Army Biometric Applications: Identifying and Addressing Sociocultural Concerns
Rand Corporation, Aug 20, 2001 - Business & Economics - 225 pages
Every human possesses more than one virtually infallible form of identification. Known as biometrics, examples include fingerprints, iris and retinal scans, hand geometry, and other measures of physical characteristics and personal traits. Advances in computers and related technologies have made this a highly automated process through which recognition occurs almost instantaneously. With concern about its information assurance systems and physical access control increasing, the Army has undertaken an assessment of how it can use biometrics to improve security, efficiency, and convenience. This report examines the sociocultural concerns that arise among soldiers, civilian employees, and the general public when the military mandates widespread use of biometrics. The authors see no significant legal obstacles to Army use of biometrics but recommend that the Army go beyond the provisions of the Privacy Act of 1974 to allay concerns related to this emerging technology. This report should be of interest to those responsible for access control as well as anyone concerned about privacy and technology issues.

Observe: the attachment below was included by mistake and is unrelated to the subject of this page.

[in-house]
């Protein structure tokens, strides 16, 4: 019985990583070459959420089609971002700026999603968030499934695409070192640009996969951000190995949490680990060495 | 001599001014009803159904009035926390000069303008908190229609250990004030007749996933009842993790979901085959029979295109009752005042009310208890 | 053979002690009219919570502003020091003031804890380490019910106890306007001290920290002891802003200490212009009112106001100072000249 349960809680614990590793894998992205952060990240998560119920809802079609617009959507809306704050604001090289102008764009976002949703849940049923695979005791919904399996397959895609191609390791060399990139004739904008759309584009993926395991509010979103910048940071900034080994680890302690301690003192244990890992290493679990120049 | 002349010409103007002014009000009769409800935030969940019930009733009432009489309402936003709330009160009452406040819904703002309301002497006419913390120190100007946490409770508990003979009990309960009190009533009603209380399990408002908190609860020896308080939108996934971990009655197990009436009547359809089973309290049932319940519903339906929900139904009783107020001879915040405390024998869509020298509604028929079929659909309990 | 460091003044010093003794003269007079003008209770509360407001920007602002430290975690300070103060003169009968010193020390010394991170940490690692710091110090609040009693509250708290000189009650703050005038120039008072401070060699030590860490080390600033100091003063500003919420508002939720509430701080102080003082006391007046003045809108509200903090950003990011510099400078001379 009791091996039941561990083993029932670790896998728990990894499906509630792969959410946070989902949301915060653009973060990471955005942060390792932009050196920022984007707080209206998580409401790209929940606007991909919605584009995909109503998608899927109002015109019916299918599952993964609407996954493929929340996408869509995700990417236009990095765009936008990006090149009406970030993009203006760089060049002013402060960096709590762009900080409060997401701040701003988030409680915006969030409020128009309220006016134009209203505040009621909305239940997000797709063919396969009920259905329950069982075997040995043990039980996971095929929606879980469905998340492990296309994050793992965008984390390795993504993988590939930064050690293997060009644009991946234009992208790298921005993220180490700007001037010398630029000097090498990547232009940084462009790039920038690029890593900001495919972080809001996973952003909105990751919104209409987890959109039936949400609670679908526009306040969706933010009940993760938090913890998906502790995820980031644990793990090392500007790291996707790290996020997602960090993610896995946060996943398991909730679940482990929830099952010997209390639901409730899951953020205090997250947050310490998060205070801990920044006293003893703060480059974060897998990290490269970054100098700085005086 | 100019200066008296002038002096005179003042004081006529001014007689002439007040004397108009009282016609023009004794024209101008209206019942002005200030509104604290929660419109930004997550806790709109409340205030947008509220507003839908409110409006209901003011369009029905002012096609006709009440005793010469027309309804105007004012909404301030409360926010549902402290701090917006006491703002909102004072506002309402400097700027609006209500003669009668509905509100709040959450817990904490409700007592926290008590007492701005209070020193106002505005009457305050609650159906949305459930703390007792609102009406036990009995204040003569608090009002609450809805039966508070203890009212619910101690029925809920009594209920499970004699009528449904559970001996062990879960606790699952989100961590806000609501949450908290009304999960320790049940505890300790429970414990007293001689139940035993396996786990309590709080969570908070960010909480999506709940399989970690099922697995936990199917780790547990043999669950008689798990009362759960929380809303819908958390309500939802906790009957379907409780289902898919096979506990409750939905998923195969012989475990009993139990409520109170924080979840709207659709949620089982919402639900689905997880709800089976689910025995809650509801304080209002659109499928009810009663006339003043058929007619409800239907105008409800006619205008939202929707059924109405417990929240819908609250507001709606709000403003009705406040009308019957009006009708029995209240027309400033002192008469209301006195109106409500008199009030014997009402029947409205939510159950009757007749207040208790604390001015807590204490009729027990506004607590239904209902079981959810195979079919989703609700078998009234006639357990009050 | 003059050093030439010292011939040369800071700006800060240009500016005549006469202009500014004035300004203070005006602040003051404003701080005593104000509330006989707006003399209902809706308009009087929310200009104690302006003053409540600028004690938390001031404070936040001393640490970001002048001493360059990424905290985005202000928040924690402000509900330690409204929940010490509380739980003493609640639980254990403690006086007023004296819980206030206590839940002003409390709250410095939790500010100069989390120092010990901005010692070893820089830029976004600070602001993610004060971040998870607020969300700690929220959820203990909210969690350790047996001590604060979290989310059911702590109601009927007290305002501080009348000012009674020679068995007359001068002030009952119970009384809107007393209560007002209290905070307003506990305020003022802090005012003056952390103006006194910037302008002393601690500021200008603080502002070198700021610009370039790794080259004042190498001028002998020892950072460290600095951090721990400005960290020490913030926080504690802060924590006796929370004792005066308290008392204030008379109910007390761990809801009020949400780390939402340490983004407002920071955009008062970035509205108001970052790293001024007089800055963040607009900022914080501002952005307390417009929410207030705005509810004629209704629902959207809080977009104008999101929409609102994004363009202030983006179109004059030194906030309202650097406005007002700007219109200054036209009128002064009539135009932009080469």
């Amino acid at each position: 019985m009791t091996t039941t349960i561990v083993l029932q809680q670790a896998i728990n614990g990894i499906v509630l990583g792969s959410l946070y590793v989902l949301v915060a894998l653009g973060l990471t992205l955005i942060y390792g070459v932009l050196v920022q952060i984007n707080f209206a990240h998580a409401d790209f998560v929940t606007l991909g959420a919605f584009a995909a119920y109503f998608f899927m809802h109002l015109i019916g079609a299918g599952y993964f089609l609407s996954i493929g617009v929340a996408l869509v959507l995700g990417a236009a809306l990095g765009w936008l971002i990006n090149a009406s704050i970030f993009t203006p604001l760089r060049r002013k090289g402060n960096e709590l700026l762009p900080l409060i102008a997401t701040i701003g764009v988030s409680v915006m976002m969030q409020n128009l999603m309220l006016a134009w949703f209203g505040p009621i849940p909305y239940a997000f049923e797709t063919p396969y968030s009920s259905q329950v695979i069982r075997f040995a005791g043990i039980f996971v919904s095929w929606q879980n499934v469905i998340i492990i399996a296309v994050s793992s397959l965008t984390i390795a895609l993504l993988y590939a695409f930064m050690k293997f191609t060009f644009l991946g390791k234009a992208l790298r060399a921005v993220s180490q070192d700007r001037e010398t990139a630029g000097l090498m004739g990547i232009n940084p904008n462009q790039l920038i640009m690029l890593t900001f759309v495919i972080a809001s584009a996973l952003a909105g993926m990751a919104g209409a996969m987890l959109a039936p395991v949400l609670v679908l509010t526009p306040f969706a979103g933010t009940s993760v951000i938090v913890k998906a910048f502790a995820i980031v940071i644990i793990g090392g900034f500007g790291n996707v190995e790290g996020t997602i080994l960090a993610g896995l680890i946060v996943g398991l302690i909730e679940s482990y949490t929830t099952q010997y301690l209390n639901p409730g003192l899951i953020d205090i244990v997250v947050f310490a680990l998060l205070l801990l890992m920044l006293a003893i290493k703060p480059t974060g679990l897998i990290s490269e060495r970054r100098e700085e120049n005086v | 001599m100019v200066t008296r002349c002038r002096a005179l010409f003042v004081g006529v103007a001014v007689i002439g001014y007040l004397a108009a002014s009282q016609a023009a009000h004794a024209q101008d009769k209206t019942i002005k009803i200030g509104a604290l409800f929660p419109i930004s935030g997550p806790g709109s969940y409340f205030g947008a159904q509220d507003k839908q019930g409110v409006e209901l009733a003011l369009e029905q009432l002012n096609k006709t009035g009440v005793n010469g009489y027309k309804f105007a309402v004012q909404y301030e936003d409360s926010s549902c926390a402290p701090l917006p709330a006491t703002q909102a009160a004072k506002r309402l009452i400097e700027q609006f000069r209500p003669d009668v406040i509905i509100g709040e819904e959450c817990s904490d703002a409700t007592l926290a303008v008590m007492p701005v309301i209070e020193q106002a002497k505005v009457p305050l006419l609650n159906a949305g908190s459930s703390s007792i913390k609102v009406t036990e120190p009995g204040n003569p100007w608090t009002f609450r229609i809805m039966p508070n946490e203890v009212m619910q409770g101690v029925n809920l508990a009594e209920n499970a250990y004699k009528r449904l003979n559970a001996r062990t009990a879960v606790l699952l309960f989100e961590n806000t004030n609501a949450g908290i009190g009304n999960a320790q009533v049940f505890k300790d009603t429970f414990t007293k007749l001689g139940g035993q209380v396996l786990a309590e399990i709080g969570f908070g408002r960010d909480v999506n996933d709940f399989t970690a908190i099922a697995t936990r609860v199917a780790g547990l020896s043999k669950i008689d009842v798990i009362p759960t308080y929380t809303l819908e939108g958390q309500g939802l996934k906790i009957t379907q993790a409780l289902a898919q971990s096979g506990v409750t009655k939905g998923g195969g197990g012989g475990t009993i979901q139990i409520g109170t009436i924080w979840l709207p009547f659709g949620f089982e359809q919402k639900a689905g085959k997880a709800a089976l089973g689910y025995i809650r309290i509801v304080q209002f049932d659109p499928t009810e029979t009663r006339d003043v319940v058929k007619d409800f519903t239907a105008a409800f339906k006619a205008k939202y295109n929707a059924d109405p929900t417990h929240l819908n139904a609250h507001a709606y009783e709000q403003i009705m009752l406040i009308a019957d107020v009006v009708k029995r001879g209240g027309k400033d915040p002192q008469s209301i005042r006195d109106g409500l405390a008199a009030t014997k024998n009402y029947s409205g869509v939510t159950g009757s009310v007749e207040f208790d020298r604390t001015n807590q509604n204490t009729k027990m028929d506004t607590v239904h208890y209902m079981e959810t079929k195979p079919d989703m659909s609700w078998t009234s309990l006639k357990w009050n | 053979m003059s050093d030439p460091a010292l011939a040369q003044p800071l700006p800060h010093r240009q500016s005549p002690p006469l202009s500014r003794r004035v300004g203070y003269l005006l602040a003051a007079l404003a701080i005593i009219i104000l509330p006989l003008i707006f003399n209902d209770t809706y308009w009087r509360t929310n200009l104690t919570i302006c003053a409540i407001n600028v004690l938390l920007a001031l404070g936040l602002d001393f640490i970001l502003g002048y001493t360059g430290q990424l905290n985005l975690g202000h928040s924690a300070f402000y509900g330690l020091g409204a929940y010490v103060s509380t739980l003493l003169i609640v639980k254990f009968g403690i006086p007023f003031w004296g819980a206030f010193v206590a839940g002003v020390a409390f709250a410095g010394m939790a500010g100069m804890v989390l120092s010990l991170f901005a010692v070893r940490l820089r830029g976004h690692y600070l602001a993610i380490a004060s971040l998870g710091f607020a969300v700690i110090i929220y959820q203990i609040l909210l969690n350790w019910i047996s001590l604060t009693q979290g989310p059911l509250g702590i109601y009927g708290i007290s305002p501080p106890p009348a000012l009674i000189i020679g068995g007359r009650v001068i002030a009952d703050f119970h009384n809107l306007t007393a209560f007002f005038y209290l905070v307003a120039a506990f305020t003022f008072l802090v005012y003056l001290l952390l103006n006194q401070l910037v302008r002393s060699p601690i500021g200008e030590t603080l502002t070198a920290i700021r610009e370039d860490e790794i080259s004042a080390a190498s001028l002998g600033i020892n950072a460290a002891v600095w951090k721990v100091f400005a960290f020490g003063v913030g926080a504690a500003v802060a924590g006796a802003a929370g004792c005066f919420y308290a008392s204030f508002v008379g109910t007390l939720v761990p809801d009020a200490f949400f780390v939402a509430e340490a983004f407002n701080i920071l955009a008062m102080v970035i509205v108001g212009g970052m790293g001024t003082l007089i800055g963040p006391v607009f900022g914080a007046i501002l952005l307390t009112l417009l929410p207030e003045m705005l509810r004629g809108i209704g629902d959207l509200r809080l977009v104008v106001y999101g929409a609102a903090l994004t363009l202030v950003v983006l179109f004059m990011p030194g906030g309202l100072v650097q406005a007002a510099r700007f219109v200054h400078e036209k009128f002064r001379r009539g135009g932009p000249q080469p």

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Chapter One INTRODUCTION
Chapter Two A PRIMER ON BIOMETRIC TECHNOLOGY
Chapter Three WHAT CONCERNS DO BIOMETRICS RAISE AND HOW DO THEY DIFFER FROM CONCERNS ABOUT OTHER IDENTIFICATI...
Chapter Four WHAT STEPS CAN THE ARMY TAKE TO ADDRESS THESE CONCERNS?
Chapter Five WHAT IS THE FEASIBILITY OF A NATIONAL BIOMETRIC CENTER?
Chapter Six CONCLUSIONS AND RECOMMENDATIONS
A TECHNICAL PRIMER
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Army Biometric Applications: Identifying and Addressing ..., Issue 1237
John D. Woodward (Jr.)
No preview available - 2001
Act’s Appendix Army community Army’s automated biometric authentication biometric center biometric data biometric device biometric identifier biometric systems biometric technologies biometric template central repository collection constitutional data collector database Department directive’s disclosure DMDC DoD Biometrics electronic employees enrollment ensure establish evaluation example exception facial recognition federal agencies files fingerprint records Fort Sill fraud function creep hand geometry identity theft implementation individual individual’s informational privacy INSPASS International iris pattern Iris Scan issues Keystroke Dynamics Kroger law enforcement mainstream biometrics Management metric military Office participants password personal data personal information personnel physical privacy potential Privacy Act privacy concerns purposes RDT&E center regulations religious objections requires Retinal Scan routine safe harbor sample sensor servicemembers smart card Social Services sociocultural concerns specific stored Supreme Court system of records tion U.S. Army vendor Wayman Whalen